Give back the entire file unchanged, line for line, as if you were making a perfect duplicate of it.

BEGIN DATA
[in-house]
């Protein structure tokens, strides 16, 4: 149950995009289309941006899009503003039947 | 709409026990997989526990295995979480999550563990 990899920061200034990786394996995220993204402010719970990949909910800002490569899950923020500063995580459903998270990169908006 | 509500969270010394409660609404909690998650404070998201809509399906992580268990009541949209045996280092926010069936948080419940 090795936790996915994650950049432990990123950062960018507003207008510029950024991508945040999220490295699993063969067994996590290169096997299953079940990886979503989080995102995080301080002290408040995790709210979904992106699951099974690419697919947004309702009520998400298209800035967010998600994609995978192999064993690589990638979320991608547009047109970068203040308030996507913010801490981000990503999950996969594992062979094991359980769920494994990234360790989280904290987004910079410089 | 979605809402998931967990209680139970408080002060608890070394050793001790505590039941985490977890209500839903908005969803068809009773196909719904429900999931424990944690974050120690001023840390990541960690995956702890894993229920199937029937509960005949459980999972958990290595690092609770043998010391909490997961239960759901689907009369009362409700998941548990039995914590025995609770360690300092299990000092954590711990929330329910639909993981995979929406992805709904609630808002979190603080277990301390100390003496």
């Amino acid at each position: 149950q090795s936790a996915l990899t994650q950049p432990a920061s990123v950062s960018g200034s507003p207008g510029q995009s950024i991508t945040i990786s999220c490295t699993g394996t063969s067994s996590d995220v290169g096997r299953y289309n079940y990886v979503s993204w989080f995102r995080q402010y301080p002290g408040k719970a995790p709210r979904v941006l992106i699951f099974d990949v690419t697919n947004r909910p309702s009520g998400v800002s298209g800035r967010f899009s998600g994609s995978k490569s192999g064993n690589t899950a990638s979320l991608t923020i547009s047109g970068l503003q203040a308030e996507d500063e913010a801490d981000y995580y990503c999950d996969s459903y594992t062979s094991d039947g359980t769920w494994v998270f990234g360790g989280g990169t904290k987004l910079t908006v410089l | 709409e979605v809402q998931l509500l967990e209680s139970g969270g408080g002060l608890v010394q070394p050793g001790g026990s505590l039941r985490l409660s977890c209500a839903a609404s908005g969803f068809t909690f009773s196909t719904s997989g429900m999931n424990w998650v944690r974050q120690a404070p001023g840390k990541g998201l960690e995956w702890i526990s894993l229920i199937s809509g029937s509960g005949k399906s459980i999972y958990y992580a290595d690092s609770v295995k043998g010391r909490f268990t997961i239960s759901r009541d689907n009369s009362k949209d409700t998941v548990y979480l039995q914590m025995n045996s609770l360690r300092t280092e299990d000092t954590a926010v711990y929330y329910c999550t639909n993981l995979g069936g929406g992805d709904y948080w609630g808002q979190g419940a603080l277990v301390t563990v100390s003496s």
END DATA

[in-house]
């Protein structure tokens, strides 16, 4: 149950995009289309941006899009503003039947 | 709409026990997989526990295995979480999550563990 990899920061200034990786394996995220993204402010719970990949909910800002490569899950923020500063995580459903998270990169908006 | 509500969270010394409660609404909690998650404070998201809509399906992580268990009541949209045996280092926010069936948080419940 090795936790996915994650950049432990990123950062960018507003207008510029950024991508945040999220490295699993063969067994996590290169096997299953079940990886979503989080995102995080301080002290408040995790709210979904992106699951099974690419697919947004309702009520998400298209800035967010998600994609995978192999064993690589990638979320991608547009047109970068203040308030996507913010801490981000990503999950996969594992062979094991359980769920494994990234360790989280904290987004910079410089 | 979605809402998931967990209680139970408080002060608890070394050793001790505590039941985490977890209500839903908005969803068809009773196909719904429900999931424990944690974050120690001023840390990541960690995956702890894993229920199937029937509960005949459980999972958990290595690092609770043998010391909490997961239960759901689907009369009362409700998941548990039995914590025995609770360690300092299990000092954590711990929330329910639909993981995979929406992805709904609630808002979190603080277990301390100390003496």
């Amino acid at each position: 149950q090795s936790a996915l990899t994650q950049p432990a920061s990123v950062s960018g200034s507003p207008g510029q995009s950024i991508t945040i990786s999220c490295t699993g394996t063969s067994s996590d995220v290169g096997r299953y289309n079940y990886v979503s993204w989080f995102r995080q402010y301080p002290g408040k719970a995790p709210r979904v941006l992106i699951f099974d990949v690419t697919n947004r909910p309702s009520g998400v800002s298209g800035r967010f899009s998600g994609s995978k490569s192999g064993n690589t899950a990638s979320l991608t923020i547009s047109g970068l503003q203040a308030e996507d500063e913010a801490d981000y995580y990503c999950d996969s459903y594992t062979s094991d039947g359980t769920w494994v998270f990234g360790g989280g990169t904290k987004l910079t908006v410089l | 709409e979605v809402q998931l509500l967990e209680s139970g969270g408080g002060l608890v010394q070394p050793g001790g026990s505590l039941r985490l409660s977890c209500a839903a609404s908005g969803f068809t909690f009773s196909t719904s997989g429900m999931n424990w998650v944690r974050q120690a404070p001023g840390k990541g998201l960690e995956w702890i526990s894993l229920i199937s809509g029937s509960g005949k399906s459980i999972y958990y992580a290595d690092s609770v295995k043998g010391r909490f268990t997961i239960s759901r009541d689907n009369s009362k949209d409700t998941v548990y979480l039995q914590m025995n045996s609770l360690r300092t280092e299990d000092t954590a926010v711990y929330y329910c999550t639909n993981l995979g069936g929406g992805d709904y948080w609630g808002q979190g419940a603080l277990v301390t563990v100390s003496s």